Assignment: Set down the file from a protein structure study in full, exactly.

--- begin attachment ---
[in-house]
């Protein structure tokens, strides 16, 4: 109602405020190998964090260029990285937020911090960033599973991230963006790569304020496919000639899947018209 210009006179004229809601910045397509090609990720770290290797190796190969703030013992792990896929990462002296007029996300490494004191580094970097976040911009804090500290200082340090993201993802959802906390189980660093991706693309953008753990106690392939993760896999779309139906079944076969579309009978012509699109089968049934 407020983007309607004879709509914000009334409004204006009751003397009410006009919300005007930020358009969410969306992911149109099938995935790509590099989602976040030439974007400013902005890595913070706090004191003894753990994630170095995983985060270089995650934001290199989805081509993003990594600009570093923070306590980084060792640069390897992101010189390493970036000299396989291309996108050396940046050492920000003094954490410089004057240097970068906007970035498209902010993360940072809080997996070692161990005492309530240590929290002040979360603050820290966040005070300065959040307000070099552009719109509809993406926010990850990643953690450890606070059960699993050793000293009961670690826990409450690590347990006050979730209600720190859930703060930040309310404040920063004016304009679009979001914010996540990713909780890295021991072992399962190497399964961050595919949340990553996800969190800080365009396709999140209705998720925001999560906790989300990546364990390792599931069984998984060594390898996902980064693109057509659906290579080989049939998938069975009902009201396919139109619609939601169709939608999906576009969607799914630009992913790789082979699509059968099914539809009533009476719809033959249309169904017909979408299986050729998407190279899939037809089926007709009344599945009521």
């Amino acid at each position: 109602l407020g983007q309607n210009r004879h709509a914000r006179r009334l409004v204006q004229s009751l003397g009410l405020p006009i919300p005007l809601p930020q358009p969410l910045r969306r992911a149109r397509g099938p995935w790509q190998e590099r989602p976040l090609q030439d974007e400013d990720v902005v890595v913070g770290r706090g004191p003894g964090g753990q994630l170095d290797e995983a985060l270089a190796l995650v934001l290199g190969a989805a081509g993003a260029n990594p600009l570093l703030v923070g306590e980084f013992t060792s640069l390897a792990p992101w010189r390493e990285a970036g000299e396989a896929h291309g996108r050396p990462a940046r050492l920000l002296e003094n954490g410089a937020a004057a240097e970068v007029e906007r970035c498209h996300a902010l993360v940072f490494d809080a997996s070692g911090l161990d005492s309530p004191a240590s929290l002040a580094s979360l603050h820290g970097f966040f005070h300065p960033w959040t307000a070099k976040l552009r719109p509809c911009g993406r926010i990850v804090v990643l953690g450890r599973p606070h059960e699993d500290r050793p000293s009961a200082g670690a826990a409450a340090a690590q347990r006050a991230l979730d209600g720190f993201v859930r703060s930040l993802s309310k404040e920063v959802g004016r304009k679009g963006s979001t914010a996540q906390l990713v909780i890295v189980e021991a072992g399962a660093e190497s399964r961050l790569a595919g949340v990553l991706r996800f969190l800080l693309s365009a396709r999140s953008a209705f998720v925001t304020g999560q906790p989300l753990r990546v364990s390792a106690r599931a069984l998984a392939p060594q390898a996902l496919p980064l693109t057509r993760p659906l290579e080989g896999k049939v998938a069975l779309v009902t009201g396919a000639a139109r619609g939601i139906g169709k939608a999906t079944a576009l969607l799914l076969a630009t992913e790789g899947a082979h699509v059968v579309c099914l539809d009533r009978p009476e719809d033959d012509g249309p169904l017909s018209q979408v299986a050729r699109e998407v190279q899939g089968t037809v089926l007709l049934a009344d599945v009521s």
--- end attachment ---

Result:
[in-house]
């Protein structure tokens, strides 16, 4: 109602405020190998964090260029990285937020911090960033599973991230963006790569304020496919000639899947018209 210009006179004229809601910045397509090609990720770290290797190796190969703030013992792990896929990462002296007029996300490494004191580094970097976040911009804090500290200082340090993201993802959802906390189980660093991706693309953008753990106690392939993760896999779309139906079944076969579309009978012509699109089968049934 407020983007309607004879709509914000009334409004204006009751003397009410006009919300005007930020358009969410969306992911149109099938995935790509590099989602976040030439974007400013902005890595913070706090004191003894753990994630170095995983985060270089995650934001290199989805081509993003990594600009570093923070306590980084060792640069390897992101010189390493970036000299396989291309996108050396940046050492920000003094954490410089004057240097970068906007970035498209902010993360940072809080997996070692161990005492309530240590929290002040979360603050820290966040005070300065959040307000070099552009719109509809993406926010990850990643953690450890606070059960699993050793000293009961670690826990409450690590347990006050979730209600720190859930703060930040309310404040920063004016304009679009979001914010996540990713909780890295021991072992399962190497399964961050595919949340990553996800969190800080365009396709999140209705998720925001999560906790989300990546364990390792599931069984998984060594390898996902980064693109057509659906290579080989049939998938069975009902009201396919139109619609939601169709939608999906576009969607799914630009992913790789082979699509059968099914539809009533009476719809033959249309169904017909979408299986050729998407190279899939037809089926007709009344599945009521």
């Amino acid at each position: 109602l407020g983007q309607n210009r004879h709509a914000r006179r009334l409004v204006q004229s009751l003397g009410l405020p006009i919300p005007l809601p930020q358009p969410l910045r969306r992911a149109r397509g099938p995935w790509q190998e590099r989602p976040l090609q030439d974007e400013d990720v902005v890595v913070g770290r706090g004191p003894g964090g753990q994630l170095d290797e995983a985060l270089a190796l995650v934001l290199g190969a989805a081509g993003a260029n990594p600009l570093l703030v923070g306590e980084f013992t060792s640069l390897a792990p992101w010189r390493e990285a970036g000299e396989a896929h291309g996108r050396p990462a940046r050492l920000l002296e003094n954490g410089a937020a004057a240097e970068v007029e906007r970035c498209h996300a902010l993360v940072f490494d809080a997996s070692g911090l161990d005492s309530p004191a240590s929290l002040a580094s979360l603050h820290g970097f966040f005070h300065p960033w959040t307000a070099k976040l552009r719109p509809c911009g993406r926010i990850v804090v990643l953690g450890r599973p606070h059960e699993d500290r050793p000293s009961a200082g670690a826990a409450a340090a690590q347990r006050a991230l979730d209600g720190f993201v859930r703060s930040l993802s309310k404040e920063v959802g004016r304009k679009g963006s979001t914010a996540q906390l990713v909780i890295v189980e021991a072992g399962a660093e190497s399964r961050l790569a595919g949340v990553l991706r996800f969190l800080l693309s365009a396709r999140s953008a209705f998720v925001t304020g999560q906790p989300l753990r990546v364990s390792a106690r599931a069984l998984a392939p060594q390898a996902l496919p980064l693109t057509r993760p659906l290579e080989g896999k049939v998938a069975l779309v009902t009201g396919a000639a139109r619609g939601i139906g169709k939608a999906t079944a576009l969607l799914l076969a630009t992913e790789g899947a082979h699509v059968v579309c099914l539809d009533r009978p009476e719809d033959d012509g249309p169904l017909s018209q979408v299986a050729r699109e998407v190279q899939g089968t037809v089926l007709l049934a009344d599945v009521s």